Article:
20. Watery : AQUEOUS
21. Deep-toned instrument : TUBA
23. Sister : NUN
24. Location of Mount McKinley : ALAS(KA RAN)GE
29. Mural surface : GESSO
31. ___ the Lip (major-league nickname) : LEO
32. Buddy of "The Beverly Hillbillies" : EBSEN
33. UPS delivery: Abbr. : PKG
35. See 26-Down : NBA
37. Masculine side : YANG
38. One can be found in each of the answers to 17-, 24-, 54- and 63-Across : FASHION DESIGNER
43. Gen. Robt. ___ : E LEE
44. Otto's vehicle on "The Simpsons" : BUS
45. Italian article : UNA
46. Frighten : ALARM
48. Do a voice-over for : DUB
50. Out of touch with reality : SPACY
54. A.M. or F.M. news dispatch : RA(DIO R)EPORT
57. Baseball scoreboard letters : RHE
58. Cream-toned : ECRU
59. Certain sedatives : OPIATES
61. Gun, as an engine : REV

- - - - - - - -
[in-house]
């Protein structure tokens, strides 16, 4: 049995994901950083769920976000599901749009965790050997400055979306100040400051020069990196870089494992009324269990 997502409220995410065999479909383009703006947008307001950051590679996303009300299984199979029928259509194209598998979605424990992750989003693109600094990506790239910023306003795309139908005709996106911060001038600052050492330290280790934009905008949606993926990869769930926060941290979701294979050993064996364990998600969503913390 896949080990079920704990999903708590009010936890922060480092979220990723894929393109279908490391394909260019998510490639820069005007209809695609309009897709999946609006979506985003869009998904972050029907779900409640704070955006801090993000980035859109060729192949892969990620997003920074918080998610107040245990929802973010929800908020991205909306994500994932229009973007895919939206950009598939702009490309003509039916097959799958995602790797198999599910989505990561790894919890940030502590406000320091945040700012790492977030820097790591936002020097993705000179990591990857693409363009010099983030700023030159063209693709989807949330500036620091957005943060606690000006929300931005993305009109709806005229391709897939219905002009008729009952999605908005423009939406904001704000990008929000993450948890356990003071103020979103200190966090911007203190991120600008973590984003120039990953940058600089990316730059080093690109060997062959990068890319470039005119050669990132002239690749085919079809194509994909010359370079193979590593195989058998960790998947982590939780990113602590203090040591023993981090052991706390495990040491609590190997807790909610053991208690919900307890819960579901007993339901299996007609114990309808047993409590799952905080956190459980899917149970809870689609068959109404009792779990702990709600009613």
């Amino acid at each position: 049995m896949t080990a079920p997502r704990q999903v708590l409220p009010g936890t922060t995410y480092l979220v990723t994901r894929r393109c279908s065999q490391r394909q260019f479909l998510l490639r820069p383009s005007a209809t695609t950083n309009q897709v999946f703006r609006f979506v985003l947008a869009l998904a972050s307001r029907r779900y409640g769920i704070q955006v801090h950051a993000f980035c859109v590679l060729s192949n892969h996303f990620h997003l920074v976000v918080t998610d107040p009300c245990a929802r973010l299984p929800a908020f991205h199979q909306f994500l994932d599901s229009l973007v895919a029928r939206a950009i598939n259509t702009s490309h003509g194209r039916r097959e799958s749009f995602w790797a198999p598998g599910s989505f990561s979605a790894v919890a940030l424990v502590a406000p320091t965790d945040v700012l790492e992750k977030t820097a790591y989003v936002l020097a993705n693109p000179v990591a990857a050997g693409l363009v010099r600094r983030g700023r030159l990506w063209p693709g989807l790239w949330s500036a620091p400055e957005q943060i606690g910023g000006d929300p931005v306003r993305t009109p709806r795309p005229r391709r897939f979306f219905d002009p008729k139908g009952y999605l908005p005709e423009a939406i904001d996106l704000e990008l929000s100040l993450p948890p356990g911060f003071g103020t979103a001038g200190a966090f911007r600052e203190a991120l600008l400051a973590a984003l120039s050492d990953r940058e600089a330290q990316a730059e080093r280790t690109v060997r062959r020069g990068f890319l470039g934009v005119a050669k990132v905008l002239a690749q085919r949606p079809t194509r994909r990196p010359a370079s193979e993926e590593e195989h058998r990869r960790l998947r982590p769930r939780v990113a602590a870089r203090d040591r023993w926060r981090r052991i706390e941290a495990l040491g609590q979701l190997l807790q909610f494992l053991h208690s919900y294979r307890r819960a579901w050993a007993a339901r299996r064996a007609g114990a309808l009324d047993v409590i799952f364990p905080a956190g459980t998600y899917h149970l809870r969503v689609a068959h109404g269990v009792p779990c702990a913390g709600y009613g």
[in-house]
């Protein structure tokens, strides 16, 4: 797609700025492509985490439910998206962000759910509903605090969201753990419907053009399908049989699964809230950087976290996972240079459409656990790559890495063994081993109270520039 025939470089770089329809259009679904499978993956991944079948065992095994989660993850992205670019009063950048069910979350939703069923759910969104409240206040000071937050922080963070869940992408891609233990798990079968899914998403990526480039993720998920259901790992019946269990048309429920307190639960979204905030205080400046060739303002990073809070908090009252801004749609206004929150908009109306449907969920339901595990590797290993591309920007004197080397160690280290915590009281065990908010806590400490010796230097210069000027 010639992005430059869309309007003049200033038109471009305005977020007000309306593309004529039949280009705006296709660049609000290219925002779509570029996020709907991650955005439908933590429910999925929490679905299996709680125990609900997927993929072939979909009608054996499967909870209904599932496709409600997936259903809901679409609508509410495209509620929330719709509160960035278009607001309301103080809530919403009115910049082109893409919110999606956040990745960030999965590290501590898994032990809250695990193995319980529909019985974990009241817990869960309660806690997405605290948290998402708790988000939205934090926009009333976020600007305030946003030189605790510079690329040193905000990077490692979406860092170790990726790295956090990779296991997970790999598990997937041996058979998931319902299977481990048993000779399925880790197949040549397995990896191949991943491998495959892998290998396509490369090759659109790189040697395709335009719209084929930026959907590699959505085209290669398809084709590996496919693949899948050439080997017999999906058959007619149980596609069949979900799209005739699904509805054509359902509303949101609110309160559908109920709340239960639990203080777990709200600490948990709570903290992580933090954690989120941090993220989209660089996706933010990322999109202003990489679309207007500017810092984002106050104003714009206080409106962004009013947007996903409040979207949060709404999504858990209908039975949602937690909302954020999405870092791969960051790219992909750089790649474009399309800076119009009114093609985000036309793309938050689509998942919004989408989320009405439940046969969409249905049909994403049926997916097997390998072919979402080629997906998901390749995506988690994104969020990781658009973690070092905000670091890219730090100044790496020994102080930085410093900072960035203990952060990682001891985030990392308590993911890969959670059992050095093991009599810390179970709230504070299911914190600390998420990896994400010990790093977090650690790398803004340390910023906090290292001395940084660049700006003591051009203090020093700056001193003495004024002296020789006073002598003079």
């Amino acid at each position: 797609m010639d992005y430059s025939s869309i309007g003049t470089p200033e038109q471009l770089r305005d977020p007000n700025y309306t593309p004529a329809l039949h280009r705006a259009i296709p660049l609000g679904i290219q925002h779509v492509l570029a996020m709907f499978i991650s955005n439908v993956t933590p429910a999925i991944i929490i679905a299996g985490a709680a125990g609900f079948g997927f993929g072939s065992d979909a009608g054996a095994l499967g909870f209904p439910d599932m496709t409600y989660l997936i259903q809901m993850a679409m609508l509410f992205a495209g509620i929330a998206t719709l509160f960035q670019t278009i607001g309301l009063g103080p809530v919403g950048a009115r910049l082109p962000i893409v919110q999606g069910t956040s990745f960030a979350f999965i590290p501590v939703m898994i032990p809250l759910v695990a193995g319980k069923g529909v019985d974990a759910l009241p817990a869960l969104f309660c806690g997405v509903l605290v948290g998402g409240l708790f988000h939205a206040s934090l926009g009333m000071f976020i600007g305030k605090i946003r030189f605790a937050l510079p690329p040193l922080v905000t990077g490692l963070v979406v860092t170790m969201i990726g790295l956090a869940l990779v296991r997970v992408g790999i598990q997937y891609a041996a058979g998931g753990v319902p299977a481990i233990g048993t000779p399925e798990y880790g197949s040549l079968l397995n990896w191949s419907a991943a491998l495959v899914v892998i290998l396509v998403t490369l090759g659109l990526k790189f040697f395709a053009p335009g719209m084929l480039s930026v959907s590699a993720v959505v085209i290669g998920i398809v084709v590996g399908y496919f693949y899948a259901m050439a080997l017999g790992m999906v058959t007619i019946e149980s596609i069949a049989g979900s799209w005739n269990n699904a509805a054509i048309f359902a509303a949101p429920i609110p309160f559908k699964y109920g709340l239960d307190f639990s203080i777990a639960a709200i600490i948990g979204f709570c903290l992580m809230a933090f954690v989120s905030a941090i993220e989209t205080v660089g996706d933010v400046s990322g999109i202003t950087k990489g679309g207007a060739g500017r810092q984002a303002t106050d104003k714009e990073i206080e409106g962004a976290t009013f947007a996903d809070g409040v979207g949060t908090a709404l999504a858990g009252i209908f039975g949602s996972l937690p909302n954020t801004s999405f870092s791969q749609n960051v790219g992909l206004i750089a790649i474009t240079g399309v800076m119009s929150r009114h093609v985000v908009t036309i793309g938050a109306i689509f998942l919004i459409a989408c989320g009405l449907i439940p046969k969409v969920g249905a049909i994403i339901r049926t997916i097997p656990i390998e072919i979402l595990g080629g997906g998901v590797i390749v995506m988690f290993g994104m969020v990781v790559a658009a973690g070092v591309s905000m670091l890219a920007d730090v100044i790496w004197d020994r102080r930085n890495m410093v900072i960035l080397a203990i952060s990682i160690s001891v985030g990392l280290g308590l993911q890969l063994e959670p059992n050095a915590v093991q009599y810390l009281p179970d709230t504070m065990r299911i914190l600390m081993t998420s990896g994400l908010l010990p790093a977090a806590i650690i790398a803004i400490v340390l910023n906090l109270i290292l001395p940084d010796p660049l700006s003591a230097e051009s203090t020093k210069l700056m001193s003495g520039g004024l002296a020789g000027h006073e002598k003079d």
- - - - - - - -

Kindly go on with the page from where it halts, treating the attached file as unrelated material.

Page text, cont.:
63. Sprain, say : AN(KLE IN)JURY
66. Alcindor : Abdul-Jabbar :: Clay : ___ : ALI
67. Direct (to) : STEER
68. French square : CARRE
69. Inits. on a bottle of Parisienne : YSL
70. Tin Pan Alley output : SONGS
71. Aikman and Donahue : TROYS

Down
1. Render harmless, as a snake : DEFANG
2. Impossible to see through : OPAQUE
3. "Seinfeld" episodes, now : RERUNS
4. Idea that may spread via the Internet : MEME
5. Japanese-born P.G.A. star : ISAO AOKI
6. Former Saudi king : FAISAL
7. Blight victim : ELM
8. Actress Vardalos : NIA
9. The Mississippi has a big one : DELTA
10. Cover, in a way : INSURE
11. Bill Clinton, by birth : ARKANSAN
12. Go out, as a fire : DIE
13. Turn back sharply : ZAG
18. Void, in Versailles : NUL
22. Where one might get one's first pair of overalls : BABY GAP